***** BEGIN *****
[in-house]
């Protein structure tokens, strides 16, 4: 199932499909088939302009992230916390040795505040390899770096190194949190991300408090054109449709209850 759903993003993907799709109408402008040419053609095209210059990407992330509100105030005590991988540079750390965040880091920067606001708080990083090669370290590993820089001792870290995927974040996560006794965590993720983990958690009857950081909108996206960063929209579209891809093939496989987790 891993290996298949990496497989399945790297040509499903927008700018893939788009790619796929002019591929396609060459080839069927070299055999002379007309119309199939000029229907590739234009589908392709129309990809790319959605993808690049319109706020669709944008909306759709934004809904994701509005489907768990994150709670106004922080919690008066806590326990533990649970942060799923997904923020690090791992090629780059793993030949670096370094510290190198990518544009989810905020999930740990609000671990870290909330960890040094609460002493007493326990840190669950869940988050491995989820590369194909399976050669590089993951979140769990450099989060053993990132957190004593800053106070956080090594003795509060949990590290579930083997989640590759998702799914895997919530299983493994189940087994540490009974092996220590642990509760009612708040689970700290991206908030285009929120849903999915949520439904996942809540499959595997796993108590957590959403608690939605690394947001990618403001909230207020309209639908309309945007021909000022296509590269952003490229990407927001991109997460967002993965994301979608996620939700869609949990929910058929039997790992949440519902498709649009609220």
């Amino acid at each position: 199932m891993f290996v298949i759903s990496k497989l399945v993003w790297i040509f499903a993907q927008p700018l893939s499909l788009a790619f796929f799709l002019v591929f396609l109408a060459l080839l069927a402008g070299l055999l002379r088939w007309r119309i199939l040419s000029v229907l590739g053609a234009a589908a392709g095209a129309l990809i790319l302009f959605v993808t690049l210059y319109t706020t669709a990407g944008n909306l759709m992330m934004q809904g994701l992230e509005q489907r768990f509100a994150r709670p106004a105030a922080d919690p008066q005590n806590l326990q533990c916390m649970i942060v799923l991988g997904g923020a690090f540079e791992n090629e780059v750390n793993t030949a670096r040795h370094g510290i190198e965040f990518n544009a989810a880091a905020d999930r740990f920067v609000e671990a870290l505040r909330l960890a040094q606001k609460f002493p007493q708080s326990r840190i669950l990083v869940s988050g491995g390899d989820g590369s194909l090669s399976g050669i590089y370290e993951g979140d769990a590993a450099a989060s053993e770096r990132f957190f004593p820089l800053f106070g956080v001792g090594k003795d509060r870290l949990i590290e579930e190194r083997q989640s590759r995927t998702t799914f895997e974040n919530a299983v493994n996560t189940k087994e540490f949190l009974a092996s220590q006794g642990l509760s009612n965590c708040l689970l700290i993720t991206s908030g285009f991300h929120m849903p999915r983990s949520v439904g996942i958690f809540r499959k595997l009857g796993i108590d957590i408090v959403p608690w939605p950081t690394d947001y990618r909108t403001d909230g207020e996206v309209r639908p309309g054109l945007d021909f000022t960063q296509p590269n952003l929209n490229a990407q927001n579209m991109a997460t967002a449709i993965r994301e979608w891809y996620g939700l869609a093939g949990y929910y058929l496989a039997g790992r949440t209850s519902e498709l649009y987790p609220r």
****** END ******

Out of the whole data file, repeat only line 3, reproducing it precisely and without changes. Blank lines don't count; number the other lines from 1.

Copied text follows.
């Amino acid at each position: 199932m891993f290996v298949i759903s990496k497989l399945v993003w790297i040509f499903a993907q927008p700018l893939s499909l788009a790619f796929f799709l002019v591929f396609l109408a060459l080839l069927a402008g070299l055999l002379r088939w007309r119309i199939l040419s000029v229907l590739g053609a234009a589908a392709g095209a129309l990809i790319l302009f959605v993808t690049l210059y319109t706020t669709a990407g944008n909306l759709m992330m934004q809904g994701l992230e509005q489907r768990f509100a994150r709670p106004a105030a922080d919690p008066q005590n806590l326990q533990c916390m649970i942060v799923l991988g997904g923020a690090f540079e791992n090629e780059v750390n793993t030949a670096r040795h370094g510290i190198e965040f990518n544009a989810a880091a905020d999930r740990f920067v609000e671990a870290l505040r909330l960890a040094q606001k609460f002493p007493q708080s326990r840190i669950l990083v869940s988050g491995g390899d989820g590369s194909l090669s399976g050669i590089y370290e993951g979140d769990a590993a450099a989060s053993e770096r990132f957190f004593p820089l800053f106070g956080v001792g090594k003795d509060r870290l949990i590290e579930e190194r083997q989640s590759r995927t998702t799914f895997e974040n919530a299983v493994n996560t189940k087994e540490f949190l009974a092996s220590q006794g642990l509760s009612n965590c708040l689970l700290i993720t991206s908030g285009f991300h929120m849903p999915r983990s949520v439904g996942i958690f809540r499959k595997l009857g796993i108590d957590i408090v959403p608690w939605p950081t690394d947001y990618r909108t403001d909230g207020e996206v309209r639908p309309g054109l945007d021909f000022t960063q296509p590269n952003l929209n490229a990407q927001n579209m991109a997460t967002a449709i993965r994301e979608w891809y996620g939700l869609a093939g949990y929910y058929l496989a039997g790992r949440t209850s519902e498709l649009y987790p609220r």